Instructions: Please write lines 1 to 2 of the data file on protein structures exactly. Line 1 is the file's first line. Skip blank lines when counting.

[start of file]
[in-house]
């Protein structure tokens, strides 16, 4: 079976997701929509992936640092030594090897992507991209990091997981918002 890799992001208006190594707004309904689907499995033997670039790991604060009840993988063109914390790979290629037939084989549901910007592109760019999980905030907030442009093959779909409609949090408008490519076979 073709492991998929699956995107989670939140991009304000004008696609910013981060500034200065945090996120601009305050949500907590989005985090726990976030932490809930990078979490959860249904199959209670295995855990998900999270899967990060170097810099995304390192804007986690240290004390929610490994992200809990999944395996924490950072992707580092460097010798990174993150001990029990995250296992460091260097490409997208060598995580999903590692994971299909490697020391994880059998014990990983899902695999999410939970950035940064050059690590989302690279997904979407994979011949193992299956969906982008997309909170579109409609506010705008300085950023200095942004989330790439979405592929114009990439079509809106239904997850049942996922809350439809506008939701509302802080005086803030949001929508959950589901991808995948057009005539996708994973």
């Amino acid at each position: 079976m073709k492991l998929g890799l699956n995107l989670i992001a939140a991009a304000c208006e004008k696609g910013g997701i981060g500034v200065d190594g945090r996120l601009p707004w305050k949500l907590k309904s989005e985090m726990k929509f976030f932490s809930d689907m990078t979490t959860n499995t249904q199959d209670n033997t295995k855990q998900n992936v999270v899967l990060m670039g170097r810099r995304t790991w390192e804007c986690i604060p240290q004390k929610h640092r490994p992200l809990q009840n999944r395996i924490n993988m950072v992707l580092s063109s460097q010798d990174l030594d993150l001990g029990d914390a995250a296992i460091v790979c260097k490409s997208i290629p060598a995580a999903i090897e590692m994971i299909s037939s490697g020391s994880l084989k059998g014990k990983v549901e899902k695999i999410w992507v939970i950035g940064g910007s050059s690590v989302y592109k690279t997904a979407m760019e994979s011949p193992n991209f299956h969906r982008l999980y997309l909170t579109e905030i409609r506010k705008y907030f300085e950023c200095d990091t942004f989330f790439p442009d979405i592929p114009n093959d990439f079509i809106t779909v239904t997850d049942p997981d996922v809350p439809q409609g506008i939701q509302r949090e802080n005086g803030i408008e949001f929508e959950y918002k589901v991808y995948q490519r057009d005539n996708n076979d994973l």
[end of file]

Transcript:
[in-house]
């Protein structure tokens, strides 16, 4: 079976997701929509992936640092030594090897992507991209990091997981918002 890799992001208006190594707004309904689907499995033997670039790991604060009840993988063109914390790979290629037939084989549901910007592109760019999980905030907030442009093959779909409609949090408008490519076979 073709492991998929699956995107989670939140991009304000004008696609910013981060500034200065945090996120601009305050949500907590989005985090726990976030932490809930990078979490959860249904199959209670295995855990998900999270899967990060170097810099995304390192804007986690240290004390929610490994992200809990999944395996924490950072992707580092460097010798990174993150001990029990995250296992460091260097490409997208060598995580999903590692994971299909490697020391994880059998014990990983899902695999999410939970950035940064050059690590989302690279997904979407994979011949193992299956969906982008997309909170579109409609506010705008300085950023200095942004989330790439979405592929114009990439079509809106239904997850049942996922809350439809506008939701509302802080005086803030949001929508959950589901991808995948057009005539996708994973």